Tag: CVs

4% of CVs have more than 20 mistakes  

According to new research from Adzuna, most, or 87%, of UK CVs contain at least one CV error with over 10,000 CVs, or 4%, having more than 20 mistakes.  

Adzuna analysed over 267,000 UK CVs uploaded to Adzuna’s online tool ValueMyCV in March 2023 to highlight the most common errors made in job applications. 

Of the 267,140 CVs analysed, 13% (35,071 CVs) had no mistakes. The majority (232,069 CVs) contained at least one mistake. 

“Compared to a year ago, UK job applicants are getting sloppier when writing their CVs,” Adzuna stated. Fewer than 100,000 CVs (62%, 91,931 CVs) analysed in 2022 contained one or more errors, and only 5,011 CVs (3%) contained 20 or more spelling slip ups. 

Adzuna’s data also found that 99,716 CVs (37%) contained five or more errors while 4% (10,717 CVs) contained 20 or more mistakes. 

Among common errors include spelling mistakes, with nearly 762,000 misspellings spotted in the CVs analysed. Approximately one third forgot to add a personal summary highlighting their strengths and career ambitions (33%), 29% submitted their application without a valid postal address, while 29% had unexplained employment gaps. 

According to Adzuna, other common jobseeker errors are improper CV length (22%) and using an inappropriate file name (16%). This means that they included words such as ‘draft,’ V2,’ ‘untitled’ or ‘document’ in the file name. 

“An ideal CV should have a filename that includes the applicant’s surname and the word “CV,” for example ‘John Smith CV,’ so that a recruiter or hiring manager can locate the document quickly and easily,” Adzuna stated. 

Andrew Hunter, Co-Founder of Adzuna, said: “One CV mistake and your application can go straight into the virtual bin. In today’s tightening jobs market, it’s concerning to find that jobseekers are making CV mistakes that can easily be avoided and that these errors are becoming more prevalent. Having an error-free CV demonstrates to your future employers that you are meticulous and pay attention to details. Run a spell check and take the time to double-check everything before submitting your CV. Don’t let a CV error cost you an interview opportunity and even a job.”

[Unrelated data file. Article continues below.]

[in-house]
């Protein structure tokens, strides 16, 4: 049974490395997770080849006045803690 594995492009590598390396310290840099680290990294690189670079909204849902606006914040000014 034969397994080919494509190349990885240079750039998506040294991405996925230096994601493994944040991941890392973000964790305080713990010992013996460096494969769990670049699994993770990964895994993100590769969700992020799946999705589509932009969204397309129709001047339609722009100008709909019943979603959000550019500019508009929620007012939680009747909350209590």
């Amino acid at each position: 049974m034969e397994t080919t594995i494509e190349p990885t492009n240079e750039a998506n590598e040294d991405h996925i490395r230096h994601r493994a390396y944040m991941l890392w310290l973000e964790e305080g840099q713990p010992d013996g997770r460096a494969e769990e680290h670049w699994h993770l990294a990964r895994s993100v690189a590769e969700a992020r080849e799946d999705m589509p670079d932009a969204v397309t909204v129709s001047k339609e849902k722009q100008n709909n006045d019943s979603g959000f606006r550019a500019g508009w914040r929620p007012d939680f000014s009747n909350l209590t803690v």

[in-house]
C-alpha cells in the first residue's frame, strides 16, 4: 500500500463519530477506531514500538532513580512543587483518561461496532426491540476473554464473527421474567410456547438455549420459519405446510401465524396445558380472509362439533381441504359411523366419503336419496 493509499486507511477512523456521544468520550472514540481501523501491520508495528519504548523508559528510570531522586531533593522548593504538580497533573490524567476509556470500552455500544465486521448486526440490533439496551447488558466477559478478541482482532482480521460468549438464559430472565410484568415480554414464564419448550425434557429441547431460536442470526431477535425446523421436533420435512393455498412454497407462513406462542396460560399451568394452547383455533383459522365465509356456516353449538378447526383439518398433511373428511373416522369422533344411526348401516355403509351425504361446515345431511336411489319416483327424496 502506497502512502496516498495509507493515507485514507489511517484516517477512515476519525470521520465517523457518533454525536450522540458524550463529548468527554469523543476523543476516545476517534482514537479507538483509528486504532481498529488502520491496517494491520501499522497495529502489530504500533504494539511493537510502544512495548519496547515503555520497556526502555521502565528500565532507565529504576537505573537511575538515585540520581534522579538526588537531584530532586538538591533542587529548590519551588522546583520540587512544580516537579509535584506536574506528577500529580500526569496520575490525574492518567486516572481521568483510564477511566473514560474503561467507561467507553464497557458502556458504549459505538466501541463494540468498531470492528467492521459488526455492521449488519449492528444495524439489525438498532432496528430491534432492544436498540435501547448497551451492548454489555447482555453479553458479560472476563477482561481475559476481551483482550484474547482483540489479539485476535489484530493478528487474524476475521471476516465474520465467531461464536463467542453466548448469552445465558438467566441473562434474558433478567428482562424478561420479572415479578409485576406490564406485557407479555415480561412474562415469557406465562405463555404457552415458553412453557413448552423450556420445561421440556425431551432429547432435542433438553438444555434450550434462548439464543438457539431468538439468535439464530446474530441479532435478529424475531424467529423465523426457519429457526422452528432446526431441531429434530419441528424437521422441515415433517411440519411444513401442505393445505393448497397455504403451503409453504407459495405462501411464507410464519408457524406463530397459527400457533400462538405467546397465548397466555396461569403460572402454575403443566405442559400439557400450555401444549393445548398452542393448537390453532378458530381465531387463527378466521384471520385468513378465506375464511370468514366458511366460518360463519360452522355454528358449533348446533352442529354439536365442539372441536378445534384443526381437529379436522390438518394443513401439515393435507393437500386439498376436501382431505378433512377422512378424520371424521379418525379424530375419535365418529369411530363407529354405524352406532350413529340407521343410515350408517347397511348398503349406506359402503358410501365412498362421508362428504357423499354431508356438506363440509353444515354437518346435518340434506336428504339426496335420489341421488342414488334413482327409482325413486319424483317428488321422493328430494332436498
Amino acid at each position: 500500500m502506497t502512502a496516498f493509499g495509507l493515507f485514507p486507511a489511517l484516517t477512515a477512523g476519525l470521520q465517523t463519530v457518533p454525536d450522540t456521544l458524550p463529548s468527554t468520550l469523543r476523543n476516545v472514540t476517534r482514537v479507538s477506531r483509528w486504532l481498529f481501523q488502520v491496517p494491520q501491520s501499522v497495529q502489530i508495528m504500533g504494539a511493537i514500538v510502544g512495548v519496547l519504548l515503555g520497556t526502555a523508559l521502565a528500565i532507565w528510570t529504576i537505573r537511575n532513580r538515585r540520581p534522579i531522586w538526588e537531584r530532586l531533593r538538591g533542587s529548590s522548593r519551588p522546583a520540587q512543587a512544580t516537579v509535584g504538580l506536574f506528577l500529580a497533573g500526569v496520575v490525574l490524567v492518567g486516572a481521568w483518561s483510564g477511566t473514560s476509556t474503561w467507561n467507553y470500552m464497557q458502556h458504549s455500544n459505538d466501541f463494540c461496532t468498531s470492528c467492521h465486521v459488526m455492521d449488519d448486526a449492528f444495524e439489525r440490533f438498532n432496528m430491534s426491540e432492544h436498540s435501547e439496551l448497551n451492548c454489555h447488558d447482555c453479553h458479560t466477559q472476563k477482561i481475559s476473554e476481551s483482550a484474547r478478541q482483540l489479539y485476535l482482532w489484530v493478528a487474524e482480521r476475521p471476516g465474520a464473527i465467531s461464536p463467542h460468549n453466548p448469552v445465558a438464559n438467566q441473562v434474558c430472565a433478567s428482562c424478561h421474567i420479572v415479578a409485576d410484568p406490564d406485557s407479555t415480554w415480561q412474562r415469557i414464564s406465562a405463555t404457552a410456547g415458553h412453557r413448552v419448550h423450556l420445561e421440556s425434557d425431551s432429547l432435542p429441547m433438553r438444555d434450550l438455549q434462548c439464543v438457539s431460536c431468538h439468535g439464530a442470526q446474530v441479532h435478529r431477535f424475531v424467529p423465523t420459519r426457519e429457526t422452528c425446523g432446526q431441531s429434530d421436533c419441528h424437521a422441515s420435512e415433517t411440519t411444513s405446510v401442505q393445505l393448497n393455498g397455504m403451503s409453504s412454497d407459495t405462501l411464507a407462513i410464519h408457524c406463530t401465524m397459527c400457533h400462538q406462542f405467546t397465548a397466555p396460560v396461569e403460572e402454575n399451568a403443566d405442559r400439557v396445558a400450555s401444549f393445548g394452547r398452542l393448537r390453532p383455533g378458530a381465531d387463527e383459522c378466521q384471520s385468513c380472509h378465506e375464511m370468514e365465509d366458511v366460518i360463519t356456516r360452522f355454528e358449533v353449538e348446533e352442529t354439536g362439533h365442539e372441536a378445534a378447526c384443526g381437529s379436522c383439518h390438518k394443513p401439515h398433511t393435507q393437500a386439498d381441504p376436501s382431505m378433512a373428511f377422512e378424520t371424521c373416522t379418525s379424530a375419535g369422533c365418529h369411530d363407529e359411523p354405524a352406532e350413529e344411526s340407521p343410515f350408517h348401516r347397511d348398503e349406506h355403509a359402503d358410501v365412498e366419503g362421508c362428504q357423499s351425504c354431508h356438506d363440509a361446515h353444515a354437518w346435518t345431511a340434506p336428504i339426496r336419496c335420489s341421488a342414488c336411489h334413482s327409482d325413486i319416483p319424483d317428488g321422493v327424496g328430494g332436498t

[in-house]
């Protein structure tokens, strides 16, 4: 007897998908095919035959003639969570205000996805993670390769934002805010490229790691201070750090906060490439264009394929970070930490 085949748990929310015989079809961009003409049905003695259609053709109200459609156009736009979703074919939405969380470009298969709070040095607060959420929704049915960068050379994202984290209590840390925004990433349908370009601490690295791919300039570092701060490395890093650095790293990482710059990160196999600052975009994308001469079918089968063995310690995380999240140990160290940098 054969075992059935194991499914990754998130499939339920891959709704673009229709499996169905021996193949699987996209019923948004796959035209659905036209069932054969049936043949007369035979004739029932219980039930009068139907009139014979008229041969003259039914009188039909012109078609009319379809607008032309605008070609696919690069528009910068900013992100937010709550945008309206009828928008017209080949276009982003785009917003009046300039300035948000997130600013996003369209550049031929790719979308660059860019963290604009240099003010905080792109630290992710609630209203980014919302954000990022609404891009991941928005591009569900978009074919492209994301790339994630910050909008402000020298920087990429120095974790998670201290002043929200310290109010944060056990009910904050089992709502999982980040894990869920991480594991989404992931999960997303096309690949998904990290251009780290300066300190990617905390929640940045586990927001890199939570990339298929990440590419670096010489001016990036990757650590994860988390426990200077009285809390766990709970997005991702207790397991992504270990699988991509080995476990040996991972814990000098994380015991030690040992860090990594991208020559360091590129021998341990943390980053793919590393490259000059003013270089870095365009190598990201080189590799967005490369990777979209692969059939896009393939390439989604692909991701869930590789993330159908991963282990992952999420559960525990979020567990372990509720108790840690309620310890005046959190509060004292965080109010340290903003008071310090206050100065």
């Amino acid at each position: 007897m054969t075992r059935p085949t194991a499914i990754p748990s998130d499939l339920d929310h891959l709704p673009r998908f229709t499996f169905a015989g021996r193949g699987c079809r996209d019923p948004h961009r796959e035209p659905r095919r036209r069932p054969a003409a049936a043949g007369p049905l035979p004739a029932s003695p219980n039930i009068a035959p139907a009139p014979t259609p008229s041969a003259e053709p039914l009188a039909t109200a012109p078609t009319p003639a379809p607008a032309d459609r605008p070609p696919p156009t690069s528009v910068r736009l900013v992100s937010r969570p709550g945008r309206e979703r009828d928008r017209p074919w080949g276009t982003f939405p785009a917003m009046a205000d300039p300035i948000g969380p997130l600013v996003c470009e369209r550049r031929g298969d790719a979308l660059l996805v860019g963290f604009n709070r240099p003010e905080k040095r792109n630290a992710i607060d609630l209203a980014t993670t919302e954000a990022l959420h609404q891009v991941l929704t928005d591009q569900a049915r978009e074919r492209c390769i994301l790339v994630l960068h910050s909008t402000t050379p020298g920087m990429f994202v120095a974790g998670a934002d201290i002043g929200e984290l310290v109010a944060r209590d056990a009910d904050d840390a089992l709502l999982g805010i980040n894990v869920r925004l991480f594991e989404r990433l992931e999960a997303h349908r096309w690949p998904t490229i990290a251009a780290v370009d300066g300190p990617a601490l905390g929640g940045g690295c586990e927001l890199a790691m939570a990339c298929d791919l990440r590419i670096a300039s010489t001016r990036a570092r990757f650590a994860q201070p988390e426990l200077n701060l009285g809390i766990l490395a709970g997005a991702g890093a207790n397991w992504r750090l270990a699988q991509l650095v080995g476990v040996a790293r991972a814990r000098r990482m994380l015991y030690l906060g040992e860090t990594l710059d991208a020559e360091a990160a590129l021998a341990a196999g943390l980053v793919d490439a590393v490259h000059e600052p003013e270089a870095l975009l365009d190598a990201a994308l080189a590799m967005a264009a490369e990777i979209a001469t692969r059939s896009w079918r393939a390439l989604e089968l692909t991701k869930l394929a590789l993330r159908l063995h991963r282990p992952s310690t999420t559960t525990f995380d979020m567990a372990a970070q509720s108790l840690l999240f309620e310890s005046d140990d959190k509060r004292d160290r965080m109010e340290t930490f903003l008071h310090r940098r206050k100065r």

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57% of candidates said no feedback from interview was their greatest demotivator

SRG, a UK scientific recruitment organisation surveyed 754 candidates on their biggest blockers to motivation in their job-search. 

According to the survey results, over half (57%) of candidates cited no feedback from a job interview as their biggest blocker. 24% of candidates cited burnout and 10% said staying on top of managing job applications was their biggest blocker as a candidate. Meanwhile 9% said not knowing where to find jobs posed the greatest challenge to maintaining motivation. 

Hannah Mason, Principal Resourcer at Search by SRG said: “In this candidate driven market, businesses often forget the ‘two-way street’ and their interview processes are like interrogations. It is key that businesses are selling themselves to candidates throughout the process as well as highlighting their Employee Value Proposition and culture accurately. Senior and executive candidates are more selective than ever in the opportunities they pursue, and the current model of one-way interviews seldom meets the expectations of high-level candidates.” 

As economic uncertainty in the UK continues, access to best-in-industry talent is more critical than ever to maintain business continuity and futureproof organisational success. 

However, 70% of senior leaders report a lack of confidence in their organisational agility, and just 29% have enough employees to meet current performance requirements. As digitalisation continues to impact industries across STEM and beyond, skills gaps are widening, heightening the competition for talent. 7 in 10 leaders are experiencing major staff shortages and finding recruitment challenging. 

In this climate of scarcity and competitivity, a strong talent attraction strategy is vital. 

Alison Jones, Operations Director at SRG also commented: “Businesses need to hire people, not CVs. Companies need to move beyond approaching CV screening with a tick-box to strategically assessing capability. If a person’s CV meets most of the technical remit, interviewing that individual will extend and improve your talent base. I’ve lost count of the number of applicants rejected on something innocuous, who our consultants have persuaded the client to reconsider, only to go on to be successful for the very role they were rejected for. Our talent pool is diverse; therefore, CVs will be.” 

SRG is the UK’s leading scientific recruitment organisation. SRG provides market-leading services

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